In April, the office of the Auditor General of Ontario released a special report criticizing the Ontario Lottery and Gaming Corporation’s Modernization Plan as “overly ambitious” and “overly optimistic”.
The Modernization Plan was released to the public in March 2012 and projected significant additional financial gains ($4.6 billion in net profit to Ontario), capital investment ($3 billion in private-sector capital investment), and employment gains (2,300 gaming jobs and 4,000 new jobs in the hospitality, entertainment, and retail sectors) to the Ontario gaming industry. According to the Modernization Plan, these gains would be achieved by March 31, 2018.
OLG’s planned changes included:
- reconfiguring the casino landscape to become more customer focused (improve access to gaming);
- expanding private-sector delivery of lotteries and gaming;
- cancelling the slots at racetracks program;
- expanding the sale of lottery tickets;
- enhancing responsible gambling programming; and
- continuing the implementation of Internet gaming.
The Auditor General, following an investigation into OLG’s Modernization Plan, made the following highly critical observations:
1. The Modernization Plan had an overly ambitious timeline. The Modernization Plan included a number of changes that needed to occur within eighteen months of the release of the Modernization Plan in order to achieve net profit projections, including obtaining municipal approvals and the downsizing, restructuring, and privatization of OLG.
2. The Modernization Plan depended on and assumed municipal stakeholder agreement. The Modernization Plan assumed stakeholder agreement from municipalities with respect to the construction of casinos. However, Toronto and Ottawa, two major metropolitan areas, rejected OLG’s proposals.
3. The Modernization Plan’s financial projections were overly optimistic. As of March 2014, OLG had lowered its original $4.6 billion projection to $2.4 billion. The Auditor General estimates the actual revenue projection could be as low as $1.84 billion.
4. The Modernization Plan’s job and private sector capital investment projections were overstated. The Auditor General concluded that it is more likely that there will be a net loss of provincial gaming jobs instead of a net gain in jobs. The Auditor General also estimated that private-sector capital investment will be around $938 million, which is 71% lower than what was initially projected.
5. The cancellation of the Slots at Racetracks Program was considered in the Modernization Plan but was unexpected by the horse-racing industry. The OLG was aware that the cancellation of the Slots at Racetracks Program would have a significant impact on Ontario’s horse-racing industry. Prior to the cancellation of the Slots at Racetracks Program, the horse-racing industry was not given any indication that the program would be cancelled. Further, upon cancellation, there was no plan to provide transition and support funding for the industry despite the government’s knowledge that certain racetracks would no longer be viable once the Slots at Racetracks Program was cancelled.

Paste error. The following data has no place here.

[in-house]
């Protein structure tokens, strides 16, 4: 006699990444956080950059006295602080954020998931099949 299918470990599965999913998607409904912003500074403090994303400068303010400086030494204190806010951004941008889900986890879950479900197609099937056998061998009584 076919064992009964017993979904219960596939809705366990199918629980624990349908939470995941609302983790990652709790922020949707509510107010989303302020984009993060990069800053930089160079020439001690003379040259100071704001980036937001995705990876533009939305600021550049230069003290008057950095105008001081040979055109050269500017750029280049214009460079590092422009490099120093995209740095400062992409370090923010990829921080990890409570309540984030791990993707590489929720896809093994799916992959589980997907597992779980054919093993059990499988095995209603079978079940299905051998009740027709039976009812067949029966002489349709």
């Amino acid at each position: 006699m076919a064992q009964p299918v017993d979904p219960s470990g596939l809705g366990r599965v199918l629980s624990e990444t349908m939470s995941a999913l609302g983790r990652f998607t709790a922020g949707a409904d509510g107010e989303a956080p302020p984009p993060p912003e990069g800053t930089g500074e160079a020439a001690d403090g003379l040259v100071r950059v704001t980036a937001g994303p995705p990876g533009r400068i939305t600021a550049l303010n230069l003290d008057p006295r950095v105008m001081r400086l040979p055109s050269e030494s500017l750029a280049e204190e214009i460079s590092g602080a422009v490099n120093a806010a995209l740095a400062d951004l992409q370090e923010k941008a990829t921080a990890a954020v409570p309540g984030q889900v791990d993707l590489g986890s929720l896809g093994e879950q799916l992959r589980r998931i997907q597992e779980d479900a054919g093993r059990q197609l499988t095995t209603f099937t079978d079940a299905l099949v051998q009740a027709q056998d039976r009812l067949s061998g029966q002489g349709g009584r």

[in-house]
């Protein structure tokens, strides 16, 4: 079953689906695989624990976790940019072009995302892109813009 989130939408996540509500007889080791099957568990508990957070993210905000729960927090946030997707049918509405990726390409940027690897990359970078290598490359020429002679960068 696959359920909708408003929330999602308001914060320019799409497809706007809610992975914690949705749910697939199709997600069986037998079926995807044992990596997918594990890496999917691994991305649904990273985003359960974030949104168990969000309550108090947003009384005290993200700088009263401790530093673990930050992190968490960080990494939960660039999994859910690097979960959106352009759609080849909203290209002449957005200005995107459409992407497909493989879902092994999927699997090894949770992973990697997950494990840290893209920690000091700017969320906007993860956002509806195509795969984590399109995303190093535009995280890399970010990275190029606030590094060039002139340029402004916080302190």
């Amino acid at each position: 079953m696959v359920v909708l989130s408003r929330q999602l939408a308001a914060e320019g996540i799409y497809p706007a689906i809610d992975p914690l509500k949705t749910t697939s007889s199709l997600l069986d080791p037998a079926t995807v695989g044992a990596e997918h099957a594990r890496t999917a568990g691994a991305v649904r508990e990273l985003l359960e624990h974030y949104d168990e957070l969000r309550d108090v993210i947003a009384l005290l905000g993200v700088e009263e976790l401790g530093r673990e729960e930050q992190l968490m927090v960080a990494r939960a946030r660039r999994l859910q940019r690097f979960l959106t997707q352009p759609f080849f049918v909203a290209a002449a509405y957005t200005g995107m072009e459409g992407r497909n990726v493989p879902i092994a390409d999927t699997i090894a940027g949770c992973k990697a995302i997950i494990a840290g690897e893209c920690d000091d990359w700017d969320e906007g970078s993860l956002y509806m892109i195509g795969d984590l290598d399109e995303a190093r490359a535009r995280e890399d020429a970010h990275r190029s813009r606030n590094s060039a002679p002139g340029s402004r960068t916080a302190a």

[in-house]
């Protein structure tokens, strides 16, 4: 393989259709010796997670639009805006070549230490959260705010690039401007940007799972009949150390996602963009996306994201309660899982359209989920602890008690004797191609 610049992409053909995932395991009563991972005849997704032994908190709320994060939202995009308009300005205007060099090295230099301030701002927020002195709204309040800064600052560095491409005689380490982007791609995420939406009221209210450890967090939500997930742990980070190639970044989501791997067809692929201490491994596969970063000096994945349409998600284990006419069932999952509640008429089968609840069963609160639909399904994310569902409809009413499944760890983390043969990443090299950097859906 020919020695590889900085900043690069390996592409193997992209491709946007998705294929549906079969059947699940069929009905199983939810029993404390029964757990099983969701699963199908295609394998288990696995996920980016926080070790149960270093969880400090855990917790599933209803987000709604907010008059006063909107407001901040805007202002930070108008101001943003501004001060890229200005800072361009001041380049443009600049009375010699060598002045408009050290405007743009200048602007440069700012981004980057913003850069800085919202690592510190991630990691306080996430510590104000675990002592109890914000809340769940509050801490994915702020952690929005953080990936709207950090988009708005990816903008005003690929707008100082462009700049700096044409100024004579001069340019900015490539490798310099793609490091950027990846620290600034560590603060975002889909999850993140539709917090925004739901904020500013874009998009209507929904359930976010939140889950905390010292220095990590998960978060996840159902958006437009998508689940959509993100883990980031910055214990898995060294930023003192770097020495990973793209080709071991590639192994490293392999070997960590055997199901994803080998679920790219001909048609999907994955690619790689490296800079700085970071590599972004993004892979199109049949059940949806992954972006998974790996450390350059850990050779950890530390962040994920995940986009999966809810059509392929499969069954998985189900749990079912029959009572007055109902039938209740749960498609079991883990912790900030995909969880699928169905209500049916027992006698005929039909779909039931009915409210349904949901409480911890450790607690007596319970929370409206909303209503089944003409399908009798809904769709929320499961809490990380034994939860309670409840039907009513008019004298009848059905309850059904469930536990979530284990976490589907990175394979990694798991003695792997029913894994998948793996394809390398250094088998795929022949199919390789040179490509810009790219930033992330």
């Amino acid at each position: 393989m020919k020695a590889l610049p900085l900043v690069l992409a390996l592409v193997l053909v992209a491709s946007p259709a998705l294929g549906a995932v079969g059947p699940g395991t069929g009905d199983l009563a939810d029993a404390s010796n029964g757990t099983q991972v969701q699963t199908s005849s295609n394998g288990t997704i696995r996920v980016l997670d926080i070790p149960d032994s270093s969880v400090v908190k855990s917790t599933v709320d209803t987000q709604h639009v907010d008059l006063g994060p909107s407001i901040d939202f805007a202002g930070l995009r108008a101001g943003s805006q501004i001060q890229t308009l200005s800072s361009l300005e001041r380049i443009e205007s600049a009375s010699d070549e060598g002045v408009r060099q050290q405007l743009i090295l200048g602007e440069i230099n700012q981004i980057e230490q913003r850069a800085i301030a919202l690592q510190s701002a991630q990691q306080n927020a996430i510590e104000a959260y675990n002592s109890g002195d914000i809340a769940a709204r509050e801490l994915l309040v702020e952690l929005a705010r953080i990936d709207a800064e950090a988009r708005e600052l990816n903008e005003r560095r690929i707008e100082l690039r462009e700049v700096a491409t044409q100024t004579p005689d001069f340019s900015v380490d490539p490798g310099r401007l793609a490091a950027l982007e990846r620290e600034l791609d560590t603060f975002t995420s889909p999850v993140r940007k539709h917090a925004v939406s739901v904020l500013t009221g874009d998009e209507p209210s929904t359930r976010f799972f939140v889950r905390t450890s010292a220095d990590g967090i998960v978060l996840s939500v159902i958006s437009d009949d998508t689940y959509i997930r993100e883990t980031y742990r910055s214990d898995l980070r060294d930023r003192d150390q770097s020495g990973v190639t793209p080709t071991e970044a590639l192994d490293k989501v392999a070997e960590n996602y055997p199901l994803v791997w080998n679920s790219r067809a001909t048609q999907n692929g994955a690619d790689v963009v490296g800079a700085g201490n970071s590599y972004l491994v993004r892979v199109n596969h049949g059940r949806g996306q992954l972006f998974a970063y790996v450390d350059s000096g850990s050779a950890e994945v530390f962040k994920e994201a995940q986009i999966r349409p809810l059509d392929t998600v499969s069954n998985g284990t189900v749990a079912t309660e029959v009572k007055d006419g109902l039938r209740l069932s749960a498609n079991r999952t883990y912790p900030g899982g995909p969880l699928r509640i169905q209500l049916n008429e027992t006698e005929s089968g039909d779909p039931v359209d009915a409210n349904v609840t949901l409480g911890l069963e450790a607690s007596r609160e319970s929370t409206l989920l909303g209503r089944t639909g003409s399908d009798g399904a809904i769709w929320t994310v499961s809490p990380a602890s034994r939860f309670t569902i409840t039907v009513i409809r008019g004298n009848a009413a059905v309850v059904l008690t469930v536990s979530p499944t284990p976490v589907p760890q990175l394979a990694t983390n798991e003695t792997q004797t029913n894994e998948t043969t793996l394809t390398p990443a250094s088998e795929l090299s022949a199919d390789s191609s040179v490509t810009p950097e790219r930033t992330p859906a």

6. Some stakeholders have been disproportionately impacted by the cancellation of the Slots at Racetracks Program. On the positive side, the Auditor General found that “procurement processes to date have been fair, open, and transparent,” “the revised municipal hosting fee is consistent from one municipality to the next, with no secret ‘one-off’ deals,” and “the province and OLG took steps prior to the release of the Modernization Plan to prevent and mitigate problem gambling and continue to do so.”
While OLG’s Modernization Plan may have been overly optimistic, potential issues with the implementation of the Modernization Plan were exacerbated by the mid-term resignation of former Ontario Premier Dalton McGuinty and the selection of his replacement, current Premier Kathleen Wynne.
Wynne’s vision for OLG differed from McGuinty’s. Within a few months of Wynne becoming premier, Wynne announced she would be reviewing “all the issues” around OLG’s Modernization Plan. Shortly thereafter, OLG’s Chair, Paul Godfrey (a strong advocate of a downtown Toronto casino) was fired, and OLG’s entire board of directors resigned. Wynne also ensured that there would be no special hosting deal for Toronto if a Toronto casino was built. This eliminated any chance of a Toronto casino being built in the foreseeable future.
The future of OLG’s Modernization Plan is unclear. However, some positive steps have been made, as OLG will be launching Internet gaming this year and appear to be going ahead with a number of requests for proposals relating to the operation of various land-based gaming sites.